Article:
Cardiff: England limited overs captain Eoin Morgan insisted he did the right thing for the team's "development" by dropping himself for the third Twenty20 international against South Africa at Cardiff on Sunday.
Morgan wanted to give another opportunity to middle-order batsman Liam Livingstone who made 16 on debut in England's three-run defeat at Taunton on Friday, a result that saw South Africa level the series at 1-1.
But Morgan's absence also paved the way for Dawid Malan to make a debut at number three and his fellow Middlesex left-hander responded with an impressive 78 in a total of 181 for eight after South Africa captain AB de Villiers won the toss and fielded.
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Malan's innings was the highest score by an England batsman on Twenty20 international debut, topping the 46 made by Paul Collingwood in England's very first match at this level -- a 100-run win over Australia at Southampton in 2005.
During the course of Malan's 44-ball knock, featuring 12 fours and two sixes, Morgan -- watching from the boundary at Cardiff's Sophia Gardens -- told Sky Sports: "He looks very relaxed.
"He's been around a long time and scored a lot of runs at Middlesex in all three forms.
"We've given him an opportunity today and part and parcel of him developing is taking that opportunity," added Morgan, who at 30 is only a year older than Malan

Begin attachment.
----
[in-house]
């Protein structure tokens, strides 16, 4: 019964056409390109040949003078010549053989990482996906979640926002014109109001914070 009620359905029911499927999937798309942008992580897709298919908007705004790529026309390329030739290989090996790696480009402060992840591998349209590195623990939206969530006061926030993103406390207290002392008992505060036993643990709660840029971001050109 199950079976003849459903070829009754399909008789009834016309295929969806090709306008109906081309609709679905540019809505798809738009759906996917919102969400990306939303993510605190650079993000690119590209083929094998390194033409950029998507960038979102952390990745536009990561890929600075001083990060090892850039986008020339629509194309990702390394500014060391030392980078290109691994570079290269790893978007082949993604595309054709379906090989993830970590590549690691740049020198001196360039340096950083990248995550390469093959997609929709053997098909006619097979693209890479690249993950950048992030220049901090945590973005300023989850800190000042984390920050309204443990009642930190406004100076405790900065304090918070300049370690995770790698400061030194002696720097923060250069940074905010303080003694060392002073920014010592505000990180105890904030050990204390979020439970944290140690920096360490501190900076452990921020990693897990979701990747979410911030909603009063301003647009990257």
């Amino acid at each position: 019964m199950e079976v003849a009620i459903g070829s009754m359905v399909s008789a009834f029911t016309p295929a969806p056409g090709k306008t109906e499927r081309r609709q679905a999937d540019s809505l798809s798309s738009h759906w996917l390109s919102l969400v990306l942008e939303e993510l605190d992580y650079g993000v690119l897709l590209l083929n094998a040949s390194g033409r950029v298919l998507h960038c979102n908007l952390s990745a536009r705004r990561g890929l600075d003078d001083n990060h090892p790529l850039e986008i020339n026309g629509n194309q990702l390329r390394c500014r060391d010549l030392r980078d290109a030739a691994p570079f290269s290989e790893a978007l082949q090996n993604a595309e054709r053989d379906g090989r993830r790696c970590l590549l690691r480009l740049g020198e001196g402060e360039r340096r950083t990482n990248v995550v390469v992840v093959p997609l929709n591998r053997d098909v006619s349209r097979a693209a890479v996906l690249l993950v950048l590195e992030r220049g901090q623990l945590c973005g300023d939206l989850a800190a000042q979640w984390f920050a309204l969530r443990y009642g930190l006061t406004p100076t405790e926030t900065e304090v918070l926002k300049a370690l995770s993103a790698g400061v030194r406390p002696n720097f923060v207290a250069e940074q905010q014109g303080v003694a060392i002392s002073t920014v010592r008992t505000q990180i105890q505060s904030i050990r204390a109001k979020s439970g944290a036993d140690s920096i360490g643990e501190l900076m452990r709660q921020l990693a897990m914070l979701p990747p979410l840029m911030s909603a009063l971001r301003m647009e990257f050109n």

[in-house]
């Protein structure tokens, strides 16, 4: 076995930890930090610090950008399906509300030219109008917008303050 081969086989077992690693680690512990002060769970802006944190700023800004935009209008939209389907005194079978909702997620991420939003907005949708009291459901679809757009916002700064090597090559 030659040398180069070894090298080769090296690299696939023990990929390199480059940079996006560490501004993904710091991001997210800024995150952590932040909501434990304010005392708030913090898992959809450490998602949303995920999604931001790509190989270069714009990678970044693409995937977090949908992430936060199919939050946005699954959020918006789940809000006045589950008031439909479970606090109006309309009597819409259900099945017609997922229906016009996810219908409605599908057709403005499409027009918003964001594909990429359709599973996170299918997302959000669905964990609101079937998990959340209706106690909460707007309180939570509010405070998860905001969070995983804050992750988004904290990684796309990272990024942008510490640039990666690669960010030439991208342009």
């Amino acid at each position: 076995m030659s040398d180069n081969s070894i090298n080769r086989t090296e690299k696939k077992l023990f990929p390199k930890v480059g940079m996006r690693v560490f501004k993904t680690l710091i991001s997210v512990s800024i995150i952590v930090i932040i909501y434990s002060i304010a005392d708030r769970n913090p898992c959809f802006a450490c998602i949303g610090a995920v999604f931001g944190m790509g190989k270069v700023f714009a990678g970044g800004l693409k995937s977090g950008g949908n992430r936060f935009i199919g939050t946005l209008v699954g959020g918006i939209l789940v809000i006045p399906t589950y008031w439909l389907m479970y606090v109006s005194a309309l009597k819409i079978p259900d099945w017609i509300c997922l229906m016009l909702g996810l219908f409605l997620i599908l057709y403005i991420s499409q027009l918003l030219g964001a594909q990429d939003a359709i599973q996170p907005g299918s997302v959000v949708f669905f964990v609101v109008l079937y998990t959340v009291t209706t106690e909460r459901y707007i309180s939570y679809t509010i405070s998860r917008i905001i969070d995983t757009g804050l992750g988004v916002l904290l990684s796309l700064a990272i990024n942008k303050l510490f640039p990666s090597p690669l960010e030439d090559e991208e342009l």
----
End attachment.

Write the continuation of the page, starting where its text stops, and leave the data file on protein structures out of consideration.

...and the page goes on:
Livingstone, however, fell for a golden duck clean bowled by paceman Dane Paterson as he attempted an extravagant ramp shot.
From 166 for three, England lost five wickets for 14 runs -- a slide that Morgan, a veteran of 69 Twenty20 internationals -- might have done something to stop if he'd been playing in this match.
Earlier, Morgan explained the decision to drop himself by saying: "We recognise the series as a big opportunity to have a look at a younger group of players.
"If it was a case where I could go on and captain, I would. But this is an important part of our development for this series."
Former Ireland international Morgan added: "It’s a very difficult situation to be in. I love playing international cricket, but unfortunately that is the case today."
He insisted: "We remain very confident we can win the game with the team we have and put on a real entertaining show.
"It’s tough, but it’s a call you have to make looking to the long-term. It’s down to the quality of players that we have.
"It is a big call. But we haven’t been shy of making big calls in the past."